MLSE security director on fundamental changes to sports venues
Ellen CoolsNews Industry News
On Jan. 18, the ASIS Toronto Chapter invited Kevin Kempcke, director of security, Maple Leaf Sports and Entertainment (MLSE), to speak about the challenges and successes of managing a security program at professional sporting venues.
Training, testing and tabletops
According to Kempcke, security at sporting facilities such as the Air Canada Centre and BMO Field — venues that often host concerts and multiple types of sporting events — is “very unique.”
This is partly because of the amount of training and planning required for staff, he said. MLSE employs a large number of part-time staff for events, so training these employees can be a challenge because of the change over and different schedules.
“I’m continually educating everyone,” he said. From part time to full time staff to supervisors and office administrators, everyone receives training.
Part of training also includes performing spot tests, which are given to all staff, including supervisors.
“We spot test them, we give them written tests, we’ll do what we call ‘leader walks.’ And it’s a great idea; if you have trouble finding time to meet with your staff, try a leader walk,” Kempcke advised.
Leader walks involve walking through the facility with supervisors for 10 to 15 minutes, having a causal conversation, he said. This, Kempcke said, helps security directors learn more about the facility.
“You’ll learn more about how the staff are feeling, how the staff are acting, or a little more about the facility because they’re so hands-on.”
Additionally, as part of their emergency planning and business continuity plans, MLSE is mandated by the leagues to perform table top exercises.
In one table top exercise, Kempcke said they discovered that their original court intrusion plan needed to be changed due to a different court configuration.
Consequently, he recommends doing live table tops in conjunction with first responders to see where any changes might be necessary.
On top of training and testing, security hardening and technology are gaining importance as threats to sporting venues become more common.
As such, in MLSE’s arenas and stadiums, there is a heavy K9 presence.
“Every game, we have six K9 at our venues, we do interior sweeps prior to anyone getting on scene,” he explained.
However, Kempcke is more concerned with maintaining the security of the building’s exterior.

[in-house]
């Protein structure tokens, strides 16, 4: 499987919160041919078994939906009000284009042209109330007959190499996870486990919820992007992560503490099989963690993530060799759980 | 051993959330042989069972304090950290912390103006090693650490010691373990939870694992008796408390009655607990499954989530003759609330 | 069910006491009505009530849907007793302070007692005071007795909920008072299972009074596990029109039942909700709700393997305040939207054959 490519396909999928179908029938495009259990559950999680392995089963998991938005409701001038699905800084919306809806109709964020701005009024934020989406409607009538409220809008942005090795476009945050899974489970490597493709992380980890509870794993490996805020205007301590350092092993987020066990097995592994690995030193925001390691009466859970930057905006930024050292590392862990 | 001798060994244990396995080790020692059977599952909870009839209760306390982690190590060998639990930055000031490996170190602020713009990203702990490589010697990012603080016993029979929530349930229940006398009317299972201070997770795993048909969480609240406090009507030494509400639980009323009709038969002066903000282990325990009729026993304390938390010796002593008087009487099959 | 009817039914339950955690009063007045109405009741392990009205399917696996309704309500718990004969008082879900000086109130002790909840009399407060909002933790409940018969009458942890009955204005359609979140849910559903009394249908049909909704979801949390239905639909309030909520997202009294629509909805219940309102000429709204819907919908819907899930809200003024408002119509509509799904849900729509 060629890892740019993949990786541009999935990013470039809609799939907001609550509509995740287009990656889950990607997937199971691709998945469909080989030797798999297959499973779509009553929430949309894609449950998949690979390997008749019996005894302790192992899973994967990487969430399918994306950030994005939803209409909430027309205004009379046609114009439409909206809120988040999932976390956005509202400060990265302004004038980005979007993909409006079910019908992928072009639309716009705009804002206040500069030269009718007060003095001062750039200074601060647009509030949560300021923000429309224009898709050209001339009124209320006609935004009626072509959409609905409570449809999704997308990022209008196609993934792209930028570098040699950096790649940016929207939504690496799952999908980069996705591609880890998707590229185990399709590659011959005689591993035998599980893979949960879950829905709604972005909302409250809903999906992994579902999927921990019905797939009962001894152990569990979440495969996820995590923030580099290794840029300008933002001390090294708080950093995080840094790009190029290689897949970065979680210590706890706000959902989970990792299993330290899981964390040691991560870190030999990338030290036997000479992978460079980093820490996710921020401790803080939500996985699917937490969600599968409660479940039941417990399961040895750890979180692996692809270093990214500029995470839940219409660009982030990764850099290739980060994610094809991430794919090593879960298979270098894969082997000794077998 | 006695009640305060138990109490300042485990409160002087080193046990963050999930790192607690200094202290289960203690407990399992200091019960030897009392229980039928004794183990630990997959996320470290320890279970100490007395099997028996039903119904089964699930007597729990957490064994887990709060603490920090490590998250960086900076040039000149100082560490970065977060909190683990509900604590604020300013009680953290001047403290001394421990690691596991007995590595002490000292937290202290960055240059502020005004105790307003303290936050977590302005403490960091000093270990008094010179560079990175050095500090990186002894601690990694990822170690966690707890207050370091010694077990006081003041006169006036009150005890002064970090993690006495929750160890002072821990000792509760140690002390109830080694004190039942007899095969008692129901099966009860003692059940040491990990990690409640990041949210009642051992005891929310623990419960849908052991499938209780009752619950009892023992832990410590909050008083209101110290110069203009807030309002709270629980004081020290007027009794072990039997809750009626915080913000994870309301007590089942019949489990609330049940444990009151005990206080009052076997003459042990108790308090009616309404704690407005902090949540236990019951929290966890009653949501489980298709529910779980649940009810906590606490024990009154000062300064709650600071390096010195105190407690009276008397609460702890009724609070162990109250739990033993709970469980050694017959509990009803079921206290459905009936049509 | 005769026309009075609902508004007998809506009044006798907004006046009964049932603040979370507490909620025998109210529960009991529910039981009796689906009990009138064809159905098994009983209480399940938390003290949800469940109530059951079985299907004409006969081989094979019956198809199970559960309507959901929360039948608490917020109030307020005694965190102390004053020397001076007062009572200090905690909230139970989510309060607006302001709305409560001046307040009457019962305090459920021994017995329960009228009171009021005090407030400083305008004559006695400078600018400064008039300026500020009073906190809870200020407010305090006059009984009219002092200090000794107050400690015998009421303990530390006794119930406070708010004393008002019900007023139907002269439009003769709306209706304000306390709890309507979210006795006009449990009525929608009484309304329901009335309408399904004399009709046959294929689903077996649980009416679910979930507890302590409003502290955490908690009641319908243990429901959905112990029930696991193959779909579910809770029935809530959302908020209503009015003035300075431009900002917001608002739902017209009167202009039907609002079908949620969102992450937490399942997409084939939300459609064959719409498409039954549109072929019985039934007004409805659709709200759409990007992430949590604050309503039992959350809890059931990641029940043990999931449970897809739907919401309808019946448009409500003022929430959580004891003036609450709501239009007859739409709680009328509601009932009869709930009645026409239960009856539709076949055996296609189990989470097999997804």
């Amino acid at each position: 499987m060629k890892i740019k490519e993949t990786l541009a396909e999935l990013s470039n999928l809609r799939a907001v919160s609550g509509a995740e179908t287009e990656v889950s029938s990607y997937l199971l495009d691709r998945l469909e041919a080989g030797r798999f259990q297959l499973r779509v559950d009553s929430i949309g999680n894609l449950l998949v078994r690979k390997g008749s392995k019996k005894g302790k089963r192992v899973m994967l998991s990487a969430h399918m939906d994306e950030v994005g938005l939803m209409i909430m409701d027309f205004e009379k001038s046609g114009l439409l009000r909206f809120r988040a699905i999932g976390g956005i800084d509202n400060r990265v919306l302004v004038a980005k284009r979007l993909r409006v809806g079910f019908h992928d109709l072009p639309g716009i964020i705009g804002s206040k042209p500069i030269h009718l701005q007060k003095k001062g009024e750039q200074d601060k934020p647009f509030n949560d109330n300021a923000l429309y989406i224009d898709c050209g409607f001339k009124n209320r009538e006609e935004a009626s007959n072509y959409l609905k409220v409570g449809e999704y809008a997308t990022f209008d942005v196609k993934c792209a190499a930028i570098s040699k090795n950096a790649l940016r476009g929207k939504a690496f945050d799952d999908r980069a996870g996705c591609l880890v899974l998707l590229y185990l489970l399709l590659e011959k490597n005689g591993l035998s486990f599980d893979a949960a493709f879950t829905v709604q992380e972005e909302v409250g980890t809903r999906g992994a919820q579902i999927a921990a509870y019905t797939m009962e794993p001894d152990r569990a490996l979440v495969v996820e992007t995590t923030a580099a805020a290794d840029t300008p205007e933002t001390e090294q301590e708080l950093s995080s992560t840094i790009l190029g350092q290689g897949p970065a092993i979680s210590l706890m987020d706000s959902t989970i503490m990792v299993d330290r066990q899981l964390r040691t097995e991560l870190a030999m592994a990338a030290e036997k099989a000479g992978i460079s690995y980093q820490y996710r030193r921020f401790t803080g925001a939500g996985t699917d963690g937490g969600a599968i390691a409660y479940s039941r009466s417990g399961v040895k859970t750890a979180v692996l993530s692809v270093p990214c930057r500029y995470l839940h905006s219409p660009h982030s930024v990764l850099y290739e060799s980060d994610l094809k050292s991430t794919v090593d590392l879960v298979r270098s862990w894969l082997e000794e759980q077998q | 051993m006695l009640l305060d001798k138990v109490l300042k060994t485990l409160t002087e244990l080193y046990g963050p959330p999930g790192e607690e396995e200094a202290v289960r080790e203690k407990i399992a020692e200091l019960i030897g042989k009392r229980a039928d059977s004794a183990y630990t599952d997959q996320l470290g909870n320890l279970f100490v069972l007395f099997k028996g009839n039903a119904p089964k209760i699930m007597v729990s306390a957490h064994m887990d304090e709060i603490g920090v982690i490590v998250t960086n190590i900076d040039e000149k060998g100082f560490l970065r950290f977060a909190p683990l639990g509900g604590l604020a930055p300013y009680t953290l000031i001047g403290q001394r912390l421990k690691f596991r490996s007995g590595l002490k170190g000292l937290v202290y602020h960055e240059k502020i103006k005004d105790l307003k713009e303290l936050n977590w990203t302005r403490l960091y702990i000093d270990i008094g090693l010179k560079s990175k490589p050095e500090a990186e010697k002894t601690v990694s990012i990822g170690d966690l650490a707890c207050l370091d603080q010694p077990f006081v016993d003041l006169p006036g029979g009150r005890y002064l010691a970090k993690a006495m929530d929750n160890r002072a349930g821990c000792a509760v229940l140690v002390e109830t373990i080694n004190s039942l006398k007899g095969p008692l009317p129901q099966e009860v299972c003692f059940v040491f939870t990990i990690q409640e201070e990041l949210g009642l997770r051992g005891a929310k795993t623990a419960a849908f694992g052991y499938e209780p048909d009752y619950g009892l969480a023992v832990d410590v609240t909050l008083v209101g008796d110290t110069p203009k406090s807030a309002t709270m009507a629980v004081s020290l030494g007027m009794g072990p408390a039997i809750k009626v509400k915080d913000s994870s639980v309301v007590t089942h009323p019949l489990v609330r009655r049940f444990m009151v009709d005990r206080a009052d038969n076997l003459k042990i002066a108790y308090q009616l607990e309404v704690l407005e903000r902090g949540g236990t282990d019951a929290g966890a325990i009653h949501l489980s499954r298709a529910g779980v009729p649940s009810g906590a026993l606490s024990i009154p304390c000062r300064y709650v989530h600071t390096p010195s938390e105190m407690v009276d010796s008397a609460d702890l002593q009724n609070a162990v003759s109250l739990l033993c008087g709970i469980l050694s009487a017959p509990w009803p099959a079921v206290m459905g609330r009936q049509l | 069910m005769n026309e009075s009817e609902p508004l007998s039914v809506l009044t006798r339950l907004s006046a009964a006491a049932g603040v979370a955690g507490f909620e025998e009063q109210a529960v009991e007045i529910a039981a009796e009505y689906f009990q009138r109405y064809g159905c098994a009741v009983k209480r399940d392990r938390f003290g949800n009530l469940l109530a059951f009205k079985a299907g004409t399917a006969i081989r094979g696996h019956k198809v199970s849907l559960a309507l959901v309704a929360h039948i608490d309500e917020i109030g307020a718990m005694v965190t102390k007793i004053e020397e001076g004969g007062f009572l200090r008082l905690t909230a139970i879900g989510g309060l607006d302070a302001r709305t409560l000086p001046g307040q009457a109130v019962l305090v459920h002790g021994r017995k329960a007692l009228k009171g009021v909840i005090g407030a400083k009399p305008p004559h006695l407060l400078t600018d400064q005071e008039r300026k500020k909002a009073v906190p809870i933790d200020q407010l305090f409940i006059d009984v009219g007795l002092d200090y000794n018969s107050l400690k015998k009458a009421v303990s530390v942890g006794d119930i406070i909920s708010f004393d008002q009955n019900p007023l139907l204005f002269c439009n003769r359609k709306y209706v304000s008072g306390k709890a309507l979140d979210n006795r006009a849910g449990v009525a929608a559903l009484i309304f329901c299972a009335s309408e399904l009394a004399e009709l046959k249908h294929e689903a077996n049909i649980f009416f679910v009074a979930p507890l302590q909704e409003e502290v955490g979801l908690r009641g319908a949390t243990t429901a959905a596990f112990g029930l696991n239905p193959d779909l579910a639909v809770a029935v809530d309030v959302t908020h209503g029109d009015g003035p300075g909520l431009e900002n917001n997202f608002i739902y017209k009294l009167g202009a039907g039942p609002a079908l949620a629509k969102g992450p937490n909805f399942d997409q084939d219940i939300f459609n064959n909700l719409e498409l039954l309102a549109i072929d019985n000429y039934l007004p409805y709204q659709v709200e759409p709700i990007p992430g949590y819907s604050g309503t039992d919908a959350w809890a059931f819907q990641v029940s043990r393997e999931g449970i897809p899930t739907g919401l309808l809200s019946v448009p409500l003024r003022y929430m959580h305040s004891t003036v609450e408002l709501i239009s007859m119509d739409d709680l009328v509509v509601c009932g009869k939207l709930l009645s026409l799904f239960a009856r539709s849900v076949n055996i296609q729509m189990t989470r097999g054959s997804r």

“The interior we control very well,” he elaborated. “You can see that… we have metal detector walk-throughs, we don’t allow bags in, we don’t allow any in-and-out privileges. We screen everyone from our players to our employees to obviously the fans coming in. We challenge a lot of people,” he said.
But as vehicle attacks become more common, this is the new big challenge to security, he explained.
Technology-wise, Kempcke said the Air Canada Centre’s surveillance system will be redone, changing from CCTV to an analytics program with facial recognition.
Once again, the leagues play a role in increasing the security of sports venues.
“Facial recognition is being mandated by the leagues next year,” he said. “We have to work with the privacy commission to see how to work with that, but it’s going to be mandated.”
A new way to work with first responders
Through all of this, relationships are paramount.
Kempcke strongly advised security directors to work with local partners, particularly local law enforcement and emergency responders.
In fact, MLSE has strengthened its relationship with first responders through a new program, ERP — Emergency Response Portal.
Previously, “we couldn’t connect to the Toronto Police due to privacy … and we’ve been able to secure this technology to help us mitigate that.”
ERP is a communication tool with the Toronto Police, through which the police can alert security staff to incidents affecting the entire city or incidents near the facility, and security can alert police to incidents inside the venue. The police send these alerts via text, voice or email.
“Let’s just say something’s happening outside the Air Canada Centre,” Kempcke explained. “Police will say, ‘Hey, I want to look at your Bay Street cameras.’ They’ll ask for an invite. Because of the privacy commission, we have to have a paper trail. So a password will be created, I will send it to them, I’ll accept them to view only, no recording, and they can view my camera.”
Through this program, the police have access to a dashboard for each facility. Kempcke showed attendees the Air Canada Centre’s dashboard, and demonstrated how the ERP works.
Consequently, when first responders arrive on the scene, they will have “access to the cameras, they’ll know where any gas lines are, emergency shut-off. They’ll have our floor plans,” said Kempcke.
“That’s a piece of technology that’s been so important and it’s increased our relationship with our first responders, with Toronto police,” he concluded.
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